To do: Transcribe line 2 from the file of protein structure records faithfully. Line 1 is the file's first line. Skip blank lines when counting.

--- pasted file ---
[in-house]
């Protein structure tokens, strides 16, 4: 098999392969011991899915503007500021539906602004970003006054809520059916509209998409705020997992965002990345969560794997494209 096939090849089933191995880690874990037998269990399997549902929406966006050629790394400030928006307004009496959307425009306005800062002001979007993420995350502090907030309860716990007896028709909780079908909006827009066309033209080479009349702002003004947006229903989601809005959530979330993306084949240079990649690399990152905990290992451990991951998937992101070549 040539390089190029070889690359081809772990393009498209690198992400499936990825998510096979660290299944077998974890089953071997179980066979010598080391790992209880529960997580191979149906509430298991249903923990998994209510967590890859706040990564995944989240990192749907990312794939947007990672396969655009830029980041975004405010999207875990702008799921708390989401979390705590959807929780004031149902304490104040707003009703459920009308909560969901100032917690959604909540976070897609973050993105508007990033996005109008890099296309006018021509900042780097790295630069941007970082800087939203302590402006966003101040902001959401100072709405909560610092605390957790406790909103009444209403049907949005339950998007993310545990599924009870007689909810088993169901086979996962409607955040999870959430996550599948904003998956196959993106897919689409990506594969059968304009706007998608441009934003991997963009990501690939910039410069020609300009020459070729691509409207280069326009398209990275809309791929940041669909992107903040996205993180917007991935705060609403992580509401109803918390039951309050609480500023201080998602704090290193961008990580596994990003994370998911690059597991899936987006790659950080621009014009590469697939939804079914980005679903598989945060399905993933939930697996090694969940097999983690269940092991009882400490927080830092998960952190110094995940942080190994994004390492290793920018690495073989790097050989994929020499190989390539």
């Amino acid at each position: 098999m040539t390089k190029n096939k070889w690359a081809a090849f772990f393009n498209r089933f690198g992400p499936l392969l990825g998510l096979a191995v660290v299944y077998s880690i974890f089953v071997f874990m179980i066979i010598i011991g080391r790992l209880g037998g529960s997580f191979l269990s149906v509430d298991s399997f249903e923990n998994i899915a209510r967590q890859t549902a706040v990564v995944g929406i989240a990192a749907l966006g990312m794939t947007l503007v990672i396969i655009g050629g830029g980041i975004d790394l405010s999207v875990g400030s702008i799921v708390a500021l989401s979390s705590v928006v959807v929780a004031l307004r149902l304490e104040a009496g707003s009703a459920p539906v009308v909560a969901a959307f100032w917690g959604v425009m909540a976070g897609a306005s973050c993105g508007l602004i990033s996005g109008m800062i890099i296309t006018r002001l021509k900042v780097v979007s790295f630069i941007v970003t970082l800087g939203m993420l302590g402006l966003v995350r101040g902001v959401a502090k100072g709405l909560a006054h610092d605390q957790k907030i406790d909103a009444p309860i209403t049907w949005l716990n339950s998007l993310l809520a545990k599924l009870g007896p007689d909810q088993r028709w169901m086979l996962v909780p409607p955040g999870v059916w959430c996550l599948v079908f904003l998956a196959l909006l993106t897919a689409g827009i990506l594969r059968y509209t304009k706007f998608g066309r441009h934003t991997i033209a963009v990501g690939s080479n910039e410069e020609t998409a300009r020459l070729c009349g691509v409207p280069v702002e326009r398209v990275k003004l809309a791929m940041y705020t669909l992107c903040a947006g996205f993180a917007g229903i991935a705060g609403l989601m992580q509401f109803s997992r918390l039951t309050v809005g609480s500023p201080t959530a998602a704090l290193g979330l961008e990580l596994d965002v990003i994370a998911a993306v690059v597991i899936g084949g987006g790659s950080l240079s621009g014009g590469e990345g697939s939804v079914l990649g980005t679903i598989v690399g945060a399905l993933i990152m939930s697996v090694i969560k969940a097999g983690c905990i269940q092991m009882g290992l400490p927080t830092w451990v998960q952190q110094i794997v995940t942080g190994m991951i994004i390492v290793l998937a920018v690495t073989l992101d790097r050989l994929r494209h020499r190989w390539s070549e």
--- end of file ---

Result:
């Protein structure tokens, strides 16, 4: 098999392969011991899915503007500021539906602004970003006054809520059916509209998409705020997992965002990345969560794997494209 096939090849089933191995880690874990037998269990399997549902929406966006050629790394400030928006307004009496959307425009306005800062002001979007993420995350502090907030309860716990007896028709909780079908909006827009066309033209080479009349702002003004947006229903989601809005959530979330993306084949240079990649690399990152905990290992451990991951998937992101070549 040539390089190029070889690359081809772990393009498209690198992400499936990825998510096979660290299944077998974890089953071997179980066979010598080391790992209880529960997580191979149906509430298991249903923990998994209510967590890859706040990564995944989240990192749907990312794939947007990672396969655009830029980041975004405010999207875990702008799921708390989401979390705590959807929780004031149902304490104040707003009703459920009308909560969901100032917690959604909540976070897609973050993105508007990033996005109008890099296309006018021509900042780097790295630069941007970082800087939203302590402006966003101040902001959401100072709405909560610092605390957790406790909103009444209403049907949005339950998007993310545990599924009870007689909810088993169901086979996962409607955040999870959430996550599948904003998956196959993106897919689409990506594969059968304009706007998608441009934003991997963009990501690939910039410069020609300009020459070729691509409207280069326009398209990275809309791929940041669909992107903040996205993180917007991935705060609403992580509401109803918390039951309050609480500023201080998602704090290193961008990580596994990003994370998911690059597991899936987006790659950080621009014009590469697939939804079914980005679903598989945060399905993933939930697996090694969940097999983690269940092991009882400490927080830092998960952190110094995940942080190994994004390492290793920018690495073989790097050989994929020499190989390539």